New president for chamber

Paul Bickford/NNSL photo
Some members of the new executive and board of directors of the Hay River Chamber of Commerce are, in the front row, from left, Steve Anderson, treasurer; Sherry DaRosa, president; Eileen Gross, secretary; and Joe Melanson, first vice-president. In the back row, from left, are Jane Groenewegen, past president; and directors Heather Coakwell, Angela Carter and Kandace Shaw.

Sherry DaRosa is the new president of the Hay River Chamber of Commerce.

DaRosa, the owner of GL Workwear Inc., was the only candidate for the position when the chamber held its annual general meeting on March 15.

She replaces Jane Groenewegen, who served a year as president and did not seek re-election.

“I just want to say I’m excited to take on some of the challenges that remain,” DaRosa told the chamber members at the annual general meeting. “We took on a lot this year, which has only ignited some more excitement. We need to take on the ones remaining and they’re all fairly small. So with everybody that we have on board today I see smooth sailing ahead.”

She had been the organization’s first vice-president for the past year, and a chamber member since moving to town five years ago.

“I think after being in the chamber for the last five years, involved in some way or another, it’s just a natural progression,” she said of becoming president in comments to The Hub.

She has been on the executive for three years, and has been involved in several projects, particularly the annual gala and awards ceremony.

“It was a challenging year for us,” she said. “We’ve taken on every challenge as a group and we’ve each taken our part of each issue and done what we can to work through it, find solutions. That’s kind of what the chamber does.”

Among other things, the chamber has been out of its office since Christmas when the building in which it is located experienced flooding.

“We’ve had a few hiccups, losing our office,” DaRosa said, noting the group’s executive assistant is working out of her home until she can return to the office.

DaRosa said she wants to ensure that chamber members have access to information that affects them.

“And that the Hay River chamber stands by its mandate to lobby for local business at all levels, working with the town and our MLAs to promote and build business in the Hub,” she added.

Groenewegen also told the membership that it had been a challenging year.

“I think that would be a good way to describe it,” she said. “But we made some good progress on some fronts.”

On the positive side, she noted the organization got its financial administration in order, but also experienced the problem with its office.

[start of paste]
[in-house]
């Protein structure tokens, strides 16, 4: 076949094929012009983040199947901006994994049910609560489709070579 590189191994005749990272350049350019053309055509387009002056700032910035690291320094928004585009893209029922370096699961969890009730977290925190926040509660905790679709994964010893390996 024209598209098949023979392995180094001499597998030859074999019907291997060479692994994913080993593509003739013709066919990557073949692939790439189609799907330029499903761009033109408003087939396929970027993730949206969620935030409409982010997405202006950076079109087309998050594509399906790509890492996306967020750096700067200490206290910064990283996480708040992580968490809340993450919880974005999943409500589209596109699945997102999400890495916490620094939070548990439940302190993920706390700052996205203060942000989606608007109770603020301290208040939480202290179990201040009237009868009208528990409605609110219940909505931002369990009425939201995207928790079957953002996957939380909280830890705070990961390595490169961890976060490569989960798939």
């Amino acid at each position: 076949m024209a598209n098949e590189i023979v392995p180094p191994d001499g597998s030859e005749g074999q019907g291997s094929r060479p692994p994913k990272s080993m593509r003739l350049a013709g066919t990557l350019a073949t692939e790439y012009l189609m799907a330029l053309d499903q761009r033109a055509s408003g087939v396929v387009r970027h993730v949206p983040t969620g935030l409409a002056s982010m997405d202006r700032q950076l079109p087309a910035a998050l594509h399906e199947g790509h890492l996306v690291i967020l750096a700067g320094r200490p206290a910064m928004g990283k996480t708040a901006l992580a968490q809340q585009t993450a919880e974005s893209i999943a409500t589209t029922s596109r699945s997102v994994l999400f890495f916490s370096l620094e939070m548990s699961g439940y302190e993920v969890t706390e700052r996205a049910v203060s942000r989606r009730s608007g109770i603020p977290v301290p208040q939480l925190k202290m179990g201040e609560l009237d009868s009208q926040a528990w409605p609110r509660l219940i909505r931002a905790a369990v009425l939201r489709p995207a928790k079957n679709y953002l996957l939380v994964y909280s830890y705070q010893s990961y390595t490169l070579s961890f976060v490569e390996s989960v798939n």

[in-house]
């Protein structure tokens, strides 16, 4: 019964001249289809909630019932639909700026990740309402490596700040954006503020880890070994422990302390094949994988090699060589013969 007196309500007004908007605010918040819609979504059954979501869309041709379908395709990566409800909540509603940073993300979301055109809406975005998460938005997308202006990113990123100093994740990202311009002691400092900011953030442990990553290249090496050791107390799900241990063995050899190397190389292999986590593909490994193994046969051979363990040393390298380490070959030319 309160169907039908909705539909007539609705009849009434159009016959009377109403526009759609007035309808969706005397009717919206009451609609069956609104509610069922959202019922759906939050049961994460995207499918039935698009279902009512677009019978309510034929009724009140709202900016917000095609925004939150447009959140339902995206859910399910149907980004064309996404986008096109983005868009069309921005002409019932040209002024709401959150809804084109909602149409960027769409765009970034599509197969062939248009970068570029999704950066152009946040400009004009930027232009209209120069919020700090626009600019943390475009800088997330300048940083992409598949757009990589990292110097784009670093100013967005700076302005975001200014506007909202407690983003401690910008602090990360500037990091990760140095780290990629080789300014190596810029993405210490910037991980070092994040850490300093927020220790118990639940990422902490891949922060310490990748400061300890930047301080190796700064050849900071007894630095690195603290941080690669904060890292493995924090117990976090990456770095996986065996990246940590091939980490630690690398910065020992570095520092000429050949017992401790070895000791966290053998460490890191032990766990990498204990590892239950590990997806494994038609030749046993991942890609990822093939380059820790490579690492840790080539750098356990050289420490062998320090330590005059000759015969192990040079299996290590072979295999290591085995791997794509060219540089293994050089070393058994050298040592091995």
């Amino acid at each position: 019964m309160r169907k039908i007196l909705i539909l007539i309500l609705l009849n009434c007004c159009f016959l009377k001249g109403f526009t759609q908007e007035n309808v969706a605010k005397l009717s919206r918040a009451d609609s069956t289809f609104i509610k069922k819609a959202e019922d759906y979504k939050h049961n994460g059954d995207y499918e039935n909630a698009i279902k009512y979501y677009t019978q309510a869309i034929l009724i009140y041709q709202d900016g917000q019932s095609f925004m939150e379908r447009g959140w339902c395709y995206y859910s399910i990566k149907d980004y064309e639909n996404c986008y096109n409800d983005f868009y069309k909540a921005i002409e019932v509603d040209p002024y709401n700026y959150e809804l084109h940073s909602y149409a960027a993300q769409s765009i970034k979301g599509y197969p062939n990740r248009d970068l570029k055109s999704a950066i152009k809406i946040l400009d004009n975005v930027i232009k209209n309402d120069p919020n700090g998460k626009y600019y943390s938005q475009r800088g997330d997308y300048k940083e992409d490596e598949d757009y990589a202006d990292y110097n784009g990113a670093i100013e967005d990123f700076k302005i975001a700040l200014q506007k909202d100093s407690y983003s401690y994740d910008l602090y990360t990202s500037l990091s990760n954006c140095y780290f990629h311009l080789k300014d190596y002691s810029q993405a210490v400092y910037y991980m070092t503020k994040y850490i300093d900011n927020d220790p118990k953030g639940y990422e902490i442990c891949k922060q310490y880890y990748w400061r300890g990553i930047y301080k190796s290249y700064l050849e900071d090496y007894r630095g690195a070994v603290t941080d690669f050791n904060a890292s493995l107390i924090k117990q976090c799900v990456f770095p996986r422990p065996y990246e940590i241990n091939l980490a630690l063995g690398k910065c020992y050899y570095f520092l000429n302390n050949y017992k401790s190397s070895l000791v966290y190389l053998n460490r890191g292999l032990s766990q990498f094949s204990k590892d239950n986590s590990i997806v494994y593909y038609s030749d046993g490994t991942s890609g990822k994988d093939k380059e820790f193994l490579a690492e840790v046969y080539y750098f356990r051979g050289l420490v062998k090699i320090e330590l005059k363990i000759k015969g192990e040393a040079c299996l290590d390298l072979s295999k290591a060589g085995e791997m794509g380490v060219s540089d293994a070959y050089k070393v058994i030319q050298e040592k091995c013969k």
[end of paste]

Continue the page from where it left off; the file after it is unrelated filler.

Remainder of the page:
Groenewegen, the former longtime Hay River South MLA and before that president of the chamber of commerce, said she will continue to participate in chamber affairs.

“I think I may have jumped in a little bit early after having just so recently – I’m just being honest with you folks here – after being so involved with the MLA’s job,” she said. “And I jumped right into this, and I think I maybe should have taken a bit of a stand back and taken a little break. I jumped in fairly quickly because I’d done the job before. I thought it would be very easy to move into that.”
However, she said that, after being an MLA for 20 years, she got used to having an assistant all the times, while being chamber president was more hands-on and time consuming than being an MLA.

The other members of the new executive are Joe Melanson, first vice-president; Kelly Schofield, second vice-president; Eileen Gross, secretary; and Steve Anderson, treasurer.

The seven directors are Robert Bouchard, Kevin Wallington, Heather Coakwell, Angela Carter, Terry Rowe, Atai Mhene and Kandace Shaw.

An eighth person was nominated as a director, but was not in town at the time of the annual general meeting to officially accept the position.

Anderson, who was also treasurer over the past year, told the membership about successful efforts to get the chamber’s finances in order.

In particular, he pointed to the advertising signs projects at the entrance to the community.

“With the highway signs project, we have managed to stay in the black,” he said, expressing thanks to Melanson and the other members of the committee that oversaw the project. “This has really generated a lot of income for the chamber and certainly phase two will really help us along that path.”

Melanson noted phase two of the highway signs project is 80 per cent sold, with only five spaces remaining as of the annual general meeting.

–Paul Bickford